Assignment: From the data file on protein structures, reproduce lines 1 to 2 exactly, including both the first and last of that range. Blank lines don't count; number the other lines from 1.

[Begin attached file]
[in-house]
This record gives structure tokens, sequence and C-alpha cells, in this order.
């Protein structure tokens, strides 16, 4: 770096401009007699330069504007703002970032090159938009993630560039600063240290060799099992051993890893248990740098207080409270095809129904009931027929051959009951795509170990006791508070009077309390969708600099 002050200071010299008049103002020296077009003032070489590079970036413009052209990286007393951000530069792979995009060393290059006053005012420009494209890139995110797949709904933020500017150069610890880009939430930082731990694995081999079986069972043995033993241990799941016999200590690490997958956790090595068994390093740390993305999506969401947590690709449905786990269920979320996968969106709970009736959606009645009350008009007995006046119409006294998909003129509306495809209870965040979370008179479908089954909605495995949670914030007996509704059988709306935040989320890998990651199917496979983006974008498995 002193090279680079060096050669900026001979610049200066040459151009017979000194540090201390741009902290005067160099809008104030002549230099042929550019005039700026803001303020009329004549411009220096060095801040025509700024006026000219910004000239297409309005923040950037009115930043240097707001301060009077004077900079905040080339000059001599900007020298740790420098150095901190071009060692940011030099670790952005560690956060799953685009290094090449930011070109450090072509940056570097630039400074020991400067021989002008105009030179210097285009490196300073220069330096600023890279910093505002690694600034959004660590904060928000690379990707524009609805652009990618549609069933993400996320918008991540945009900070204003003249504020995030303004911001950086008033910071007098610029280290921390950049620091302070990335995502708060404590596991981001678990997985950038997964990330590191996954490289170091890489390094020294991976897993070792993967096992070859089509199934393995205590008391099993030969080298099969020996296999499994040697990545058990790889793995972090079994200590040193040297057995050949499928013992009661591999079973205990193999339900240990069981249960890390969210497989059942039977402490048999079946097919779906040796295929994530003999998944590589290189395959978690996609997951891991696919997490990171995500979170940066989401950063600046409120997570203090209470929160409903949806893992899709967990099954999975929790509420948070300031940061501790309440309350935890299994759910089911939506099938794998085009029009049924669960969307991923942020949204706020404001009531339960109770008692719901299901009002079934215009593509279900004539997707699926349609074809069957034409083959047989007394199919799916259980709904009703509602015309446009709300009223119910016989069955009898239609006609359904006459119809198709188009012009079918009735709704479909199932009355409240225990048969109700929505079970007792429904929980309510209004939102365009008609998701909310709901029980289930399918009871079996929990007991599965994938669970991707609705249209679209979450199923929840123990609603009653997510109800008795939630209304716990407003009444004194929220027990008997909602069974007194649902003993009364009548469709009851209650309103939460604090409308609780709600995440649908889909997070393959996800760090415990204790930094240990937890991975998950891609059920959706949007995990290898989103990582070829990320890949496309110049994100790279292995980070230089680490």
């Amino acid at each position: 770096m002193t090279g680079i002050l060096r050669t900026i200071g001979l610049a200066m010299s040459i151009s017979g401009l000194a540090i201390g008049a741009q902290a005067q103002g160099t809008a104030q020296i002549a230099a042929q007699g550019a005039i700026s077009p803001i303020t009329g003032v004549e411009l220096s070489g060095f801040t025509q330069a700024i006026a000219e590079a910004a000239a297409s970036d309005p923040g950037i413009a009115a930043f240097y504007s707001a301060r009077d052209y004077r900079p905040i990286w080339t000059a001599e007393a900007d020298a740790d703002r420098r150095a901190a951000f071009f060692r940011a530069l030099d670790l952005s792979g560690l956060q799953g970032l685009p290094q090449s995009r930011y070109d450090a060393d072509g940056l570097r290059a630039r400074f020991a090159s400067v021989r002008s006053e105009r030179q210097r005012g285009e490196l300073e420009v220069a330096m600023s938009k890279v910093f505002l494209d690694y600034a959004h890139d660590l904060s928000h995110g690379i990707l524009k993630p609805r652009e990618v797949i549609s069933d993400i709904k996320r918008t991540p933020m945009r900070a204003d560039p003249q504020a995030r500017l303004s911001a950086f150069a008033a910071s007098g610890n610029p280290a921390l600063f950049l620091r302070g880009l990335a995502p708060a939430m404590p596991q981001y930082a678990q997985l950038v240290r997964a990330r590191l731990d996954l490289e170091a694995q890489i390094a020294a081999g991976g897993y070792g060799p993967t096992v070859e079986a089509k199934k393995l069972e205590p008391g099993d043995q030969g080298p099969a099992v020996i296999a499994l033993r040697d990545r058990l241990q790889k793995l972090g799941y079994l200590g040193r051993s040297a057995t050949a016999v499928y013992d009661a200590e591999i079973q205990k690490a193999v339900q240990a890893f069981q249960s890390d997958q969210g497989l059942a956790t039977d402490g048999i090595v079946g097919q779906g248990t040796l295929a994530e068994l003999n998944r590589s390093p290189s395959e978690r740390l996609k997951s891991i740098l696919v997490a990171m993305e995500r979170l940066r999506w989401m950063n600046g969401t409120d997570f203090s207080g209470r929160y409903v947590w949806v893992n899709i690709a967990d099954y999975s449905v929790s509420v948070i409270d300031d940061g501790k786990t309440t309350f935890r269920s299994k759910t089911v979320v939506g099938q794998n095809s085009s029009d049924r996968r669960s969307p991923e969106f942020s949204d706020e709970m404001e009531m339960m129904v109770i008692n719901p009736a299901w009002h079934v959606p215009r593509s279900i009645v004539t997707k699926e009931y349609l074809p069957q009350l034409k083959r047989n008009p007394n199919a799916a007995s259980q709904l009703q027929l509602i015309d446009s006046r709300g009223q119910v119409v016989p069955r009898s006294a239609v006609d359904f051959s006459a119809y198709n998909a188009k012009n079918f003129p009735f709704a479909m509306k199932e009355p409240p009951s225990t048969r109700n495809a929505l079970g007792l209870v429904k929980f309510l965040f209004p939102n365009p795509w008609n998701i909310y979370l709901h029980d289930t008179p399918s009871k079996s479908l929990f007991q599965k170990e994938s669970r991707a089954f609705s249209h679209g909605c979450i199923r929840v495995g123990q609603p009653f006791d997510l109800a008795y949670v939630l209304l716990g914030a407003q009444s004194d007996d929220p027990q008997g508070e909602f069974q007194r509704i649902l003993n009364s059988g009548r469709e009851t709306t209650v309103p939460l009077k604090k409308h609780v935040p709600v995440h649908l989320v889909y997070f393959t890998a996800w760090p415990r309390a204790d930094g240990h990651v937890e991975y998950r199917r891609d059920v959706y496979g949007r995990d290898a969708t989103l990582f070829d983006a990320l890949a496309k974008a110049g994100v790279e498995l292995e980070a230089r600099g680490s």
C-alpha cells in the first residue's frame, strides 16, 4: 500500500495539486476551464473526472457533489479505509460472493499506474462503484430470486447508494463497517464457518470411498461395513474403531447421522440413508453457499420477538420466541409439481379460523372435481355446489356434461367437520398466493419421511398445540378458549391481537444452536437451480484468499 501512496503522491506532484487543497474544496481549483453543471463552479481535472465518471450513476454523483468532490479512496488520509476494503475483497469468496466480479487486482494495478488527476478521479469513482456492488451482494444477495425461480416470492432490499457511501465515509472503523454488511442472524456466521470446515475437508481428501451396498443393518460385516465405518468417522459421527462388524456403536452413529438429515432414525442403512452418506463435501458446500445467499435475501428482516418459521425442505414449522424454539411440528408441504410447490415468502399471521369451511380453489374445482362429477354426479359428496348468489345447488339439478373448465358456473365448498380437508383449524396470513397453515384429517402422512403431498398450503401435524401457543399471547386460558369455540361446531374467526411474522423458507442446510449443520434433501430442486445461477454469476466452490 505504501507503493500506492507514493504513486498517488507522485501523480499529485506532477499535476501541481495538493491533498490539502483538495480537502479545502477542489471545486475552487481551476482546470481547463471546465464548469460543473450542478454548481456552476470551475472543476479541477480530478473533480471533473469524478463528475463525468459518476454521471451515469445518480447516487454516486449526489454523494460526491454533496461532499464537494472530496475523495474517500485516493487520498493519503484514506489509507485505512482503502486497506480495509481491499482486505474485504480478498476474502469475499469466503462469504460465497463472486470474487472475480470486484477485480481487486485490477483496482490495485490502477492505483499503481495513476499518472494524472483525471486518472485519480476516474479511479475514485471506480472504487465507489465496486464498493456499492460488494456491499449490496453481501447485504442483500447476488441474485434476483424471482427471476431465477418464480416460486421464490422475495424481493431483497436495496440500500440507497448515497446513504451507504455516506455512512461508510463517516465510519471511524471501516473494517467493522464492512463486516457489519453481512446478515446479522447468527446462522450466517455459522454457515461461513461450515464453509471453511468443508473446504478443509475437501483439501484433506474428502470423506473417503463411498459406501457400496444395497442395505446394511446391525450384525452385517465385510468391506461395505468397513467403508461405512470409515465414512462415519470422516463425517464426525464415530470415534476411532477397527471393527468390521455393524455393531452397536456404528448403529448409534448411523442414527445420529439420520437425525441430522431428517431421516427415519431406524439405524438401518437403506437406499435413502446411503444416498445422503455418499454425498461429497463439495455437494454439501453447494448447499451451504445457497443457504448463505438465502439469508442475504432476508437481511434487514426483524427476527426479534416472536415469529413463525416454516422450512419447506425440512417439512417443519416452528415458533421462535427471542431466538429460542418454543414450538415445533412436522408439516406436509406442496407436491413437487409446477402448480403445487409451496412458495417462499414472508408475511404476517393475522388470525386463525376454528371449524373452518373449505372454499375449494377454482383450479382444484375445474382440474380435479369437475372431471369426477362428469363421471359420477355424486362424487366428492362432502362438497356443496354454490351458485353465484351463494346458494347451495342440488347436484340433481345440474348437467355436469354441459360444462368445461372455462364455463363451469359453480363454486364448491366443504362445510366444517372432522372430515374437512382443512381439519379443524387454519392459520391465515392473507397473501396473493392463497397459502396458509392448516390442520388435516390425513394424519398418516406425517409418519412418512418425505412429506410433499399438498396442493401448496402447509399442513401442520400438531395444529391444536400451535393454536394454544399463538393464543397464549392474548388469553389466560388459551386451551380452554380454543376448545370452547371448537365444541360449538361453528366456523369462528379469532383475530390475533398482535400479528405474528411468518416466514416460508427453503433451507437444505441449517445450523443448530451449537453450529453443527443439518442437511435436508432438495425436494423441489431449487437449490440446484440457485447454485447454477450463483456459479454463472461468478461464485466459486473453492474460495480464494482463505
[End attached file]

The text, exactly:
[in-house]
This record gives structure tokens, sequence and C-alpha cells, in this order.